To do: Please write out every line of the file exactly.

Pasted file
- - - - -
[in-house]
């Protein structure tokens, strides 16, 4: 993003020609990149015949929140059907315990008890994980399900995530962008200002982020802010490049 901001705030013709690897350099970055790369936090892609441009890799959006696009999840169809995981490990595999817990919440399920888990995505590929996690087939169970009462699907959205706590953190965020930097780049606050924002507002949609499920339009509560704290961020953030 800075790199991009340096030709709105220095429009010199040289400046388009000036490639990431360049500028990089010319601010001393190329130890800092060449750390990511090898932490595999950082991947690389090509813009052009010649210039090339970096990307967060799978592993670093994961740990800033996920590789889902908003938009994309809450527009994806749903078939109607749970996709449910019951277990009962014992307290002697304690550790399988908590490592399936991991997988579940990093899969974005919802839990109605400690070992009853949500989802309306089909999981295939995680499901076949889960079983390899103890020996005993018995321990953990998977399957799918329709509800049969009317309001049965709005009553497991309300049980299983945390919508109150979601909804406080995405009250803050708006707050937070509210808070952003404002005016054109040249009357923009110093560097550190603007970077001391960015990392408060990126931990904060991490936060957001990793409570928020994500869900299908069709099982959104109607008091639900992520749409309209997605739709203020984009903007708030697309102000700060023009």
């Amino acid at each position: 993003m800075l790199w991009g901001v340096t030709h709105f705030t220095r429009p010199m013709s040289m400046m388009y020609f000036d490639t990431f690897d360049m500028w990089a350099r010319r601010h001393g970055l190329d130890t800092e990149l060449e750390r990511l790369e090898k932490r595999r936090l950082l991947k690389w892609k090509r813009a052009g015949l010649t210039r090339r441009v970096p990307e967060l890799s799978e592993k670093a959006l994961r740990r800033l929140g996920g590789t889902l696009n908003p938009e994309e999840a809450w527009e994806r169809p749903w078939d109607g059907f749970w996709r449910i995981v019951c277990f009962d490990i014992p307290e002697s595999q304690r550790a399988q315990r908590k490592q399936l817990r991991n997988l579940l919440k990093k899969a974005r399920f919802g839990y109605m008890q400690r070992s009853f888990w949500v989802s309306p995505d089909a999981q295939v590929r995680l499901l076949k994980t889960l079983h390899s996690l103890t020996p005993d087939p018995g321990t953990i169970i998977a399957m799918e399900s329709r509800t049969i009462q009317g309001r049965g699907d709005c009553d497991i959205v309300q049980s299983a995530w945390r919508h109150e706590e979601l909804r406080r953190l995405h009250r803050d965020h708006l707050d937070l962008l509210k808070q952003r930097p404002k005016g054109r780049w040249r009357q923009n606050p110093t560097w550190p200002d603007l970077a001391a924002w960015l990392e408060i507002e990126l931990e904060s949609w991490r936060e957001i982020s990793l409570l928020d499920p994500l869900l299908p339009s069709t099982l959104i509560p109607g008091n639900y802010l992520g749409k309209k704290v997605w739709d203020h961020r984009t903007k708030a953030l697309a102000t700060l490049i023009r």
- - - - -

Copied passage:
[in-house]
């Protein structure tokens, strides 16, 4: 993003020609990149015949929140059907315990008890994980399900995530962008200002982020802010490049 901001705030013709690897350099970055790369936090892609441009890799959006696009999840169809995981490990595999817990919440399920888990995505590929996690087939169970009462699907959205706590953190965020930097780049606050924002507002949609499920339009509560704290961020953030 800075790199991009340096030709709105220095429009010199040289400046388009000036490639990431360049500028990089010319601010001393190329130890800092060449750390990511090898932490595999950082991947690389090509813009052009010649210039090339970096990307967060799978592993670093994961740990800033996920590789889902908003938009994309809450527009994806749903078939109607749970996709449910019951277990009962014992307290002697304690550790399988908590490592399936991991997988579940990093899969974005919802839990109605400690070992009853949500989802309306089909999981295939995680499901076949889960079983390899103890020996005993018995321990953990998977399957799918329709509800049969009317309001049965709005009553497991309300049980299983945390919508109150979601909804406080995405009250803050708006707050937070509210808070952003404002005016054109040249009357923009110093560097550190603007970077001391960015990392408060990126931990904060991490936060957001990793409570928020994500869900299908069709099982959104109607008091639900992520749409309209997605739709203020984009903007708030697309102000700060023009």
């Amino acid at each position: 993003m800075l790199w991009g901001v340096t030709h709105f705030t220095r429009p010199m013709s040289m400046m388009y020609f000036d490639t990431f690897d360049m500028w990089a350099r010319r601010h001393g970055l190329d130890t800092e990149l060449e750390r990511l790369e090898k932490r595999r936090l950082l991947k690389w892609k090509r813009a052009g015949l010649t210039r090339r441009v970096p990307e967060l890799s799978e592993k670093a959006l994961r740990r800033l929140g996920g590789t889902l696009n908003p938009e994309e999840a809450w527009e994806r169809p749903w078939d109607g059907f749970w996709r449910i995981v019951c277990f009962d490990i014992p307290e002697s595999q304690r550790a399988q315990r908590k490592q399936l817990r991991n997988l579940l919440k990093k899969a974005r399920f919802g839990y109605m008890q400690r070992s009853f888990w949500v989802s309306p995505d089909a999981q295939v590929r995680l499901l076949k994980t889960l079983h390899s996690l103890t020996p005993d087939p018995g321990t953990i169970i998977a399957m799918e399900s329709r509800t049969i009462q009317g309001r049965g699907d709005c009553d497991i959205v309300q049980s299983a995530w945390r919508h109150e706590e979601l909804r406080r953190l995405h009250r803050d965020h708006l707050d937070l962008l509210k808070q952003r930097p404002k005016g054109r780049w040249r009357q923009n606050p110093t560097w550190p200002d603007l970077a001391a924002w960015l990392e408060i507002e990126l931990e904060s949609w991490r936060e957001i982020s990793l409570l928020d499920p994500l869900l299908p339009s069709t099982l959104i509560p109607g008091n639900y802010l992520g749409k309209k704290v997605w739709d203020h961020r984009t903007k708030a953030l697309a102000t700060l490049i023009r």